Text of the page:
Spooky, but you can hear every click of a camera down front, every cough from the balcony and every utterance from the ushers.
Onstage, there is a bearded man with a halo of golden hair. There's something of a shimmery look about him, but this is no golden boy. This is a man who is not so young anymore - there's a paunch beneath the faded denims, and the lines on his face, the look in his eyes, give testimony to the man's 39 physical years ... and then some.
But all that is mere appearance. The man nods to his lead guitarist, tirns, bends - eyes shut tight - towards the microphone, and this strong, somewhat nasal voice emerges, oozing into a ballad called The Last Time I Saw Her. The audience recognizes it immediately and the applause is given up in a loud quick burst - a note of recognition from the crowd, but not so sustained that it interferes with the lyrics.
For Gordon Lightfoot, that song is only one stop along the way - neither a show-opener nor closing number, just an old friend many of us remember. Here in the first of two Sunday shows, the Canadian folk singer offers us one after another of his homemade, handmade songs - songs to take your breath away, songs to make most other pop performers blush with envy. Beautiful, touches us all, The Wreck Of The Edmund Fitzgerald is as powerful live as in the famed recorded version, Sundown is haunting and memorable.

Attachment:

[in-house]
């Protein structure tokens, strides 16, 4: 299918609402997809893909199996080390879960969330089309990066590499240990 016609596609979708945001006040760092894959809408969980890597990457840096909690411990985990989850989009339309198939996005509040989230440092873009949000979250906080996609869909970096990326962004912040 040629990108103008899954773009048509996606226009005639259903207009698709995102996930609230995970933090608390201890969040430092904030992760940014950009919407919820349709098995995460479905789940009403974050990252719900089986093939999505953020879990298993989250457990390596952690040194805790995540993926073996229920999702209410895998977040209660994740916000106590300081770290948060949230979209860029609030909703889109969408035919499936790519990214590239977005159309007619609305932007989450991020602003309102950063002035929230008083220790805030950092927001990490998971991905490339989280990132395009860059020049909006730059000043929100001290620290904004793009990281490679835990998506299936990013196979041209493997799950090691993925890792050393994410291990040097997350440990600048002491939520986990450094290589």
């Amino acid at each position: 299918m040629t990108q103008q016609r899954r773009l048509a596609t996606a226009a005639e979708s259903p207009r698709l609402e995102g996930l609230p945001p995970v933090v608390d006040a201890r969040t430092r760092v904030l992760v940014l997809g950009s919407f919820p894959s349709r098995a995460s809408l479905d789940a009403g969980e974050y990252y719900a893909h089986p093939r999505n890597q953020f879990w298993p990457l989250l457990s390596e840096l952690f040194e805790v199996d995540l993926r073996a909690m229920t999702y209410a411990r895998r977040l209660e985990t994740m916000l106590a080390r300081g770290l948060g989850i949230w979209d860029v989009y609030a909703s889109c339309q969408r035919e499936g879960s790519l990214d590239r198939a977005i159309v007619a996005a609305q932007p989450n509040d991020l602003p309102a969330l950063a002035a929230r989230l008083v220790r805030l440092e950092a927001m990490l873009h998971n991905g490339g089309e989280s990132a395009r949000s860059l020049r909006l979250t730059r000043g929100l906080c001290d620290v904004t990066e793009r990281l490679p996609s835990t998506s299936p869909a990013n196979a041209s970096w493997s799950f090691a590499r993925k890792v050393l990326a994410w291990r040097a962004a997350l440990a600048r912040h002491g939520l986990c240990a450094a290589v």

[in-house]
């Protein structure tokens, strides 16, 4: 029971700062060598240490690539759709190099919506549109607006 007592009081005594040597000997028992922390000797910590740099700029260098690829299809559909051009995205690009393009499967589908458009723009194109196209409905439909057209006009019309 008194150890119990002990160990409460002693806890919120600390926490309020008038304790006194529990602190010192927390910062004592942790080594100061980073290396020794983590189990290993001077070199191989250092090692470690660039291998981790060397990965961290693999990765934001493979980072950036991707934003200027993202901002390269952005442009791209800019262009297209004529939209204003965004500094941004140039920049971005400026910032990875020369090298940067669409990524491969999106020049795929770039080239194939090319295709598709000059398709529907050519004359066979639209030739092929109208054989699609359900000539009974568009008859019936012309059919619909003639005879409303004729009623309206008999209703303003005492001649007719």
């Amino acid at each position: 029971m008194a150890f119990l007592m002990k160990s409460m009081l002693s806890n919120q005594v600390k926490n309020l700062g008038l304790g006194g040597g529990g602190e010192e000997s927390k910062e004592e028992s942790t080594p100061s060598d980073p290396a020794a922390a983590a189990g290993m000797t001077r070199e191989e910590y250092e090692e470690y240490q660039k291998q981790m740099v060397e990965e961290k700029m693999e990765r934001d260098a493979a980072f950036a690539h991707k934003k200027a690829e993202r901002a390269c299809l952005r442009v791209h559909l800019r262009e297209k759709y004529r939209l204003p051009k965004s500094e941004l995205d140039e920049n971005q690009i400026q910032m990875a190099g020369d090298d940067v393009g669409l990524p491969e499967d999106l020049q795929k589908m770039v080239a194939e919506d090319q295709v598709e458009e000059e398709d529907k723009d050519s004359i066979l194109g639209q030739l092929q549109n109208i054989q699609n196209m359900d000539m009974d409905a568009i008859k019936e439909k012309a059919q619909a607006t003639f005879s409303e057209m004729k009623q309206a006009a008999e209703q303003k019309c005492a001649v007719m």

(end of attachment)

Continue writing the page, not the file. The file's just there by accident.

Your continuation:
There are new tunes - Endless Wire, Sweet Guinevere, If There's A Reason, Hangdog Hotel Room - all dovetailing perfectly with the older, more familiar material. It all fits, it's all of a piece.
Everything on this night seems to fit - the opening act (a beautiful classical guitarist named Liona Boyd, who produced a fine, lush set), the quiet skill of Lightfoot's four-piece backup group, the easy around-the-kitchen-table air of Gordon himself.
It all works together to create something very, very gentle. Very loving. Something that we simply don't get enough of anymore in this hustle and bustle age (assuming that human beings ever got enough of feelings like these). In the end, this overall emotion Gordon Lightfoot brings us is indescribable ... yet unforgettable.
Mostly though, it's still concentrated in the songs - our main reason for being there, perhaps his main reason for simply being. When he goes off stage, he's forgotten two of them (sly dog!), but the audience hasn't and demands - quite roughly - that he return.
He does so and adds the capper - If You Could Read My Mind and Early Morning Rain. They are two of his finest songs, but, at a moment like this, one is hit with a strange realization - simply, that these aren't just Lightfoot's songs anymore. They belong to all of us.